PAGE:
Attack of the 20-foot Maintenance Man!

Now it may be of some surprise to designers and engineers that HVAC rooftop equipment needs to be serviced, so I have come up with the solution: genetically-enhanced maintenance people that are 20 feet high.  Alright, so my solution has some flaws, like door handles being broken off the AC units by those giant hands, but seriously now, why such a drastic idea.  Two reasons and both reared their ugly heads recently on my projects, namely roof and equipment access.

Let’s talk about roof access first.  I know it’s not the engineer’s job to specify and layout roof access, but it should be at least reviewed by them.  Try to put yourself in the shoes of the maintenance staff when they go to service the equipment or when something goes wrong.  Typically this does not happen on a nice sunny Tuesday afternoon, it will usually occur in the middle of the night in a downpour or a blizzard.  And to add insult to injury, work has to be performed in those conditions on roofs that are made from that white, plastic, slicker-than-a-greased-pig roofing material.  All these conditions can quickly turn a simple situation into a worker’s compensation claim, with the maintenance or repair still left undone.

ACTION ITEM #1: In design, check all roof surfaces that have roof drains or HVAC equipment and make sure that you can reach all areas without carrying a ladder around.  Remember even a three foot elevation change can be dangerous in some weather conditions.  This check can be effectively done by checking the architectural roof plan and making sure that they have permanent ladders noted where you would require them.  Also, in addition to checking for changes in elevation look for access to the roof itself.  Man-doors are preferred, but a hatch and a ladder also work.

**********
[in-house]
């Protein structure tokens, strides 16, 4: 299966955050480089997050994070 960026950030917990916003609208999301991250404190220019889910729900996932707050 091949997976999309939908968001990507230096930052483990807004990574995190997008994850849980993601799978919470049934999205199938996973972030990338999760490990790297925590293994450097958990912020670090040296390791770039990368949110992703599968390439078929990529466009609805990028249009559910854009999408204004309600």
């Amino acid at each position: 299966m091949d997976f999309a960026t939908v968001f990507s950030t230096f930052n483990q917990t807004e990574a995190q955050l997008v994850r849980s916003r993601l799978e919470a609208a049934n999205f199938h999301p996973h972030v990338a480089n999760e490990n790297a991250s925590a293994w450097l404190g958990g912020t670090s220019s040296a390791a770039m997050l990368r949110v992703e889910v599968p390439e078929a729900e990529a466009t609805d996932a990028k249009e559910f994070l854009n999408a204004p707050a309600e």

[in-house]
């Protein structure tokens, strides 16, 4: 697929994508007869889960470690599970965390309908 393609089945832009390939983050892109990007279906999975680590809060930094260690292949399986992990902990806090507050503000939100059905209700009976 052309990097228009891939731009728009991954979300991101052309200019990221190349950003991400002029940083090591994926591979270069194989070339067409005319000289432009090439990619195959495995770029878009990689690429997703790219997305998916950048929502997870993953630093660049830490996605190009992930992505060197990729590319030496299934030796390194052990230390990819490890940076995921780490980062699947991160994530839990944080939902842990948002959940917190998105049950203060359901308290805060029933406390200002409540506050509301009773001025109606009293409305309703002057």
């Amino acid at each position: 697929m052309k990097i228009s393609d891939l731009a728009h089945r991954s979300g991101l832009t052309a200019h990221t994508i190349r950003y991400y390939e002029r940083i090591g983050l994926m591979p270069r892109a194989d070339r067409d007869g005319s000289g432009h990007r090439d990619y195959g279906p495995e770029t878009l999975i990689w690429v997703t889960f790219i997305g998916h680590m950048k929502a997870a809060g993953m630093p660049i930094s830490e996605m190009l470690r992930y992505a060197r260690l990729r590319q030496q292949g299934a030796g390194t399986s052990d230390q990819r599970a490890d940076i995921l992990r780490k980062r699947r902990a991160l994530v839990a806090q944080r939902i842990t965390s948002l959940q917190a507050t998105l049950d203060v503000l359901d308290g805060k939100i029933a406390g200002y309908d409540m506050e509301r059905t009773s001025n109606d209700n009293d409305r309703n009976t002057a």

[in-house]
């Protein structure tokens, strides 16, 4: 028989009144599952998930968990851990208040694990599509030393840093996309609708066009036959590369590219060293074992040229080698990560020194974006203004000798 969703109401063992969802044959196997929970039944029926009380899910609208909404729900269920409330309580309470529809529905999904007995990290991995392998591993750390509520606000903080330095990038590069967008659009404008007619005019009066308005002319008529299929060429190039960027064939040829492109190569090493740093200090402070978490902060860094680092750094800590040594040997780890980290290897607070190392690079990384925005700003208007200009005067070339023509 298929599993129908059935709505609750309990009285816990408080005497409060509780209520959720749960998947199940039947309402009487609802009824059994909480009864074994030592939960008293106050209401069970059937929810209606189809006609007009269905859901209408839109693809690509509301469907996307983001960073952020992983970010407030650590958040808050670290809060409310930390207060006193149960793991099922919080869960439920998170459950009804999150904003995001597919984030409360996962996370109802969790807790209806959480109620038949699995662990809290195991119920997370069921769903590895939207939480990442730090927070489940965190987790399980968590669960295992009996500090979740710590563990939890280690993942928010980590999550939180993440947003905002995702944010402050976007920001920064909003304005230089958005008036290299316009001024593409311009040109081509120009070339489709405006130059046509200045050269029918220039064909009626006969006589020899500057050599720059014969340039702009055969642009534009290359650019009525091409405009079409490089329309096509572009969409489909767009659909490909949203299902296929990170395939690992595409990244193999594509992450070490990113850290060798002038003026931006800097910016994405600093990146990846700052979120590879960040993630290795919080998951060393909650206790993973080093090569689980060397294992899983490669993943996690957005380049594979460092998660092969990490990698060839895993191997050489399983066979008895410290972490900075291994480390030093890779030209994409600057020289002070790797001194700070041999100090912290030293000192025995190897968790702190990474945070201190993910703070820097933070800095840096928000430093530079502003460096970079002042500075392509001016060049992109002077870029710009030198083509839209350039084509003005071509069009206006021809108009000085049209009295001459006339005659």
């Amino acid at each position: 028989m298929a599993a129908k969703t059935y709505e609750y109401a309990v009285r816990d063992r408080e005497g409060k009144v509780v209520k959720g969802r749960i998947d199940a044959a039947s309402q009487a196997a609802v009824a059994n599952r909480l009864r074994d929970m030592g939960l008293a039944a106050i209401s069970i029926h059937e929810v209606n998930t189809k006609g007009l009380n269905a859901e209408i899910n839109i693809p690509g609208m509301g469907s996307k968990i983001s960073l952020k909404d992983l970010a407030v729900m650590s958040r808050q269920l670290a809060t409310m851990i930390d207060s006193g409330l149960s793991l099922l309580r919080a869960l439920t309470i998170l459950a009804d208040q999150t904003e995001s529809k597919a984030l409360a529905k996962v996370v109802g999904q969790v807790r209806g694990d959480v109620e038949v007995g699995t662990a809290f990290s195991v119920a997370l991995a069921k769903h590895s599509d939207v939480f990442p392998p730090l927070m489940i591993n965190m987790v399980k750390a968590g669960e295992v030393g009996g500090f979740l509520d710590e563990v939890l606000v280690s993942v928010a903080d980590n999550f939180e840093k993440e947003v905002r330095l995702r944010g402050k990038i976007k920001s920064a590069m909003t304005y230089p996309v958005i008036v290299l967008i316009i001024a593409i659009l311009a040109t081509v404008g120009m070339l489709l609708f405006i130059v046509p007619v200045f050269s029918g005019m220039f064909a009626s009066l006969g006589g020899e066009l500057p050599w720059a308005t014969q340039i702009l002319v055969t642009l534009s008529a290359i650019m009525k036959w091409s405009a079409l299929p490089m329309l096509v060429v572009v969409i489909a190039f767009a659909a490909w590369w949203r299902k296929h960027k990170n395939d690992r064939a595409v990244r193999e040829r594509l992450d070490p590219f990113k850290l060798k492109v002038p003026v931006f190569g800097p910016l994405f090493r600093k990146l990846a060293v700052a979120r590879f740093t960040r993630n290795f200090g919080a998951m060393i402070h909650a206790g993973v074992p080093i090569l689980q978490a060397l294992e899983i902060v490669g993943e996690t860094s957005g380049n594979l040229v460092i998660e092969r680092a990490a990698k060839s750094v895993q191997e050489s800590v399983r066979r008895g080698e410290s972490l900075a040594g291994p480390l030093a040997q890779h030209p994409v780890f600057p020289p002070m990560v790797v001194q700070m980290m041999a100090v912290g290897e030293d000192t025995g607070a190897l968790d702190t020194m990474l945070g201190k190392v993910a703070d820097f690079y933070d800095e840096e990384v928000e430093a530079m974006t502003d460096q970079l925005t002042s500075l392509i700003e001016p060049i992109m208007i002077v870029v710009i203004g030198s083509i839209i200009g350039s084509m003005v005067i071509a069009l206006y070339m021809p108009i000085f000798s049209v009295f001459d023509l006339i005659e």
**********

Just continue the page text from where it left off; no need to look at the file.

Second is the HVAC equipment access.  In the age of high-efficiency systems, I have seen my fair share of the heat-wheel type energy recovery units; these are my number one access offenders.  These AC units can be as tall as a double-decker bus, with a fan, motor, filters and possibly other components located on the top deck, and all of which require maintenance.  Add in that white roof and the inclement weather and your recipe for disaster shows up again!

ACTION ITEM #2:  Also in design, check the height on the rooftop HVAC air-handlers (cooling towers, chillers and anything else for that matter). If they require a ladder for proper service then consider adding a permanent catwalk system.  If that isn’t possible because of budget reasons, try to get good walk-way pads all around the unit that aren’t slippery and add some permanent ladder tie-off points to the equipment casing.  Other ideas may include removable or moveable scaffolding, but a lot depends on what can be easily moved to the roof and the available storage.  I would also check out what OSHA has to say about this as part of your due diligence.

These simple things are easy enough to gloss over in your efforts to get you designs out the door but if you want your design to stand the test of time, with consistently low energy consumption, it has to be maintained and for that to happen you have to make it easy for the people working on you equipment to properly access to it.